Christmas (with the possible exception of Easter and that rabbit) is probably the most difficult holiday for Christians. Seriously. We have to figure out how to deal with the fun stuff of Christmas–you know, gift-giving, flying reindeer and jolly elves in red suits with the real (and true) reason we celebrate–the God-man coming to earth to deliver humanity from condemnation.
We certainly want our kids to enjoy the holiday, but we want to do it for the right reasons and in the right way. For some, it’s an easy decision while others really struggle. So what’s the right approach?
Growing up with Santa Clause myself, Karen and I struggled with whether or not to let our children enjoy Santa. Though, admittedly, we did play the role with Jacob until a couple of years ago, we have decided to take a different approach with Drew. As I have been on both sides of the issue, it’s not my intention to cast judgment on parents who struggle in making the right decisions (in the midst of trying not to become the most hated people in the neighborhood for ruining their kids’ Christmas! “What?? There’s no Santa! Whaaa!” You get the picture), but to offer some perspective and help engage in the dialogue.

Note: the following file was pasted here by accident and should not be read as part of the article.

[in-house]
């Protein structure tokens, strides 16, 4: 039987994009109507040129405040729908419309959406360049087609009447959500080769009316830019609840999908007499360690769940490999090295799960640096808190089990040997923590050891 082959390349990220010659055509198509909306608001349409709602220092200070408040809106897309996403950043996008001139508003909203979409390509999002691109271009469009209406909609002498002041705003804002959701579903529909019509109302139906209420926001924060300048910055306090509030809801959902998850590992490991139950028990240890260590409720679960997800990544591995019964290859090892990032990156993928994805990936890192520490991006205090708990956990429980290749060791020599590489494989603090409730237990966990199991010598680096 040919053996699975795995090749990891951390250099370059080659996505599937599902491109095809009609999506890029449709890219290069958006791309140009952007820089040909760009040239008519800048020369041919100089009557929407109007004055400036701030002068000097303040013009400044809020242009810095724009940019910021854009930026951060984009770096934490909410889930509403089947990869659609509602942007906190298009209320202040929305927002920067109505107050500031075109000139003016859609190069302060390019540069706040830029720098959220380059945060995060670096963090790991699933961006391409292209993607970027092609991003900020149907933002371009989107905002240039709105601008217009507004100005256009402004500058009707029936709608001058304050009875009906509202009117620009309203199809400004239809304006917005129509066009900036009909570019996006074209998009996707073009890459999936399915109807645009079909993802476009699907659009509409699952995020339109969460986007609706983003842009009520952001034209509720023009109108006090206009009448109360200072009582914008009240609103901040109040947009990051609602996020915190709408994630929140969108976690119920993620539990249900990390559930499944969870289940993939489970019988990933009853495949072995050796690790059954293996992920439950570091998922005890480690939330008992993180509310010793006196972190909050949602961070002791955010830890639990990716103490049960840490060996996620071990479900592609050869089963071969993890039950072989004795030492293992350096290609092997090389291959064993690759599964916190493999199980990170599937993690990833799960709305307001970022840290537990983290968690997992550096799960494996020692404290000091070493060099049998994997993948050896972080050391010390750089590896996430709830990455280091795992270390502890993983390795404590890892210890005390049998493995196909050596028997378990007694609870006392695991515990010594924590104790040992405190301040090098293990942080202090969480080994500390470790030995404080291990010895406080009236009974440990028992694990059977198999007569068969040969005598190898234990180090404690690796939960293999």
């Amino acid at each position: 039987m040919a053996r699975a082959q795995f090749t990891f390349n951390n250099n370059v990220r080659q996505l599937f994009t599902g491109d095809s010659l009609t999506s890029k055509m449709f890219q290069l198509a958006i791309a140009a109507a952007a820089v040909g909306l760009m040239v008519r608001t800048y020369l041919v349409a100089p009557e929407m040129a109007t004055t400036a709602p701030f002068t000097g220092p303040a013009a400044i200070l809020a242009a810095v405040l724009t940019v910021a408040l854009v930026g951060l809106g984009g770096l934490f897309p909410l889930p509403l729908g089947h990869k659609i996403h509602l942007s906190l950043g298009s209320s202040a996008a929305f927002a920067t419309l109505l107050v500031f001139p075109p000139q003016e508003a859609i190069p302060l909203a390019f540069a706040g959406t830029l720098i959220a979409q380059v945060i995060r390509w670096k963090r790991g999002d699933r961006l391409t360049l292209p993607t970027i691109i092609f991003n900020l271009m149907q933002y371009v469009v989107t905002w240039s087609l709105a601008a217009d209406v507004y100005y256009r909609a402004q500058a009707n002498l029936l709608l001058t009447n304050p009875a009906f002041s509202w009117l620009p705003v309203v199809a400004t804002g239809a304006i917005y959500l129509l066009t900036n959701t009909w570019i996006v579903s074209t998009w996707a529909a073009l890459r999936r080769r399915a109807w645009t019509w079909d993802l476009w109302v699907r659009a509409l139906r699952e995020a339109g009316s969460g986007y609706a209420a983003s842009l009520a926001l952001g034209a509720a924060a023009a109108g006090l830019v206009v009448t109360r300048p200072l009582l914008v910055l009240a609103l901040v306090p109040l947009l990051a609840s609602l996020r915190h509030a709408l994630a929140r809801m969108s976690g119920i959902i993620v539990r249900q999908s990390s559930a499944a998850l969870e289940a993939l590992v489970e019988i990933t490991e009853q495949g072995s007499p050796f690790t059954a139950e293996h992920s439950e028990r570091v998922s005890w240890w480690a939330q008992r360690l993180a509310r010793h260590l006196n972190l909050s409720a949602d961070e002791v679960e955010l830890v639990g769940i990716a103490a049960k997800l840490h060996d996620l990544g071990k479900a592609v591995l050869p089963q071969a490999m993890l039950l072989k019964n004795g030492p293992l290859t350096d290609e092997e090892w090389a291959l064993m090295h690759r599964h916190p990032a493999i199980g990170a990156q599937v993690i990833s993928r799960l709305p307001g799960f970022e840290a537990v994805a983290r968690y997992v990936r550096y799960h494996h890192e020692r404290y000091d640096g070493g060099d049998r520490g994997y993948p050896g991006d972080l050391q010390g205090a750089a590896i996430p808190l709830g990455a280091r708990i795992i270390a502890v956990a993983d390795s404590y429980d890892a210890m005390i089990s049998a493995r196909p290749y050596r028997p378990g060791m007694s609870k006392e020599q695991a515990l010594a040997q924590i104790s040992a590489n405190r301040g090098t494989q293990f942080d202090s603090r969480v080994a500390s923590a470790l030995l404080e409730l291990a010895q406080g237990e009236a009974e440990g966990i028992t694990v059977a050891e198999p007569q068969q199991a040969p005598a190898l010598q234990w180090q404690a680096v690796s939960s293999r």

To that end, Mark Driscoll of Mars Hill Church in Seattle has written a helpful article for The Washington Post that may encourage you in your decision-making. Here’s an excerpt:
When it comes to cultural issues like Santa, Christians have three options: (1) we can reject it, (2) we can receive it, or (3) we can redeem it.
Since Santa is so pervasive in our culture, it is nearly impossible to simply reject Santa as part of our annual cultural landscape. Still, as parents we don’t feel we can simply receive the entire story of Santa because there is a lot of myth built on top of a true story.
Can there be any sort of redemption to the story of Santa Clause for your family? Is it totally incompatible with the celebration of a Christian holiday? If you’re a parent who is trying to take a balanced approach in dealing with the Santa issue, I encourage you to read the rest of the article here. After you do, I’d love to hear your take on the subject. Do you agree with Mark’s approach? Which of the three options are you a proponent of? If you’re a parent, how have you handled it with your own children and how did you arrive at your conclusion?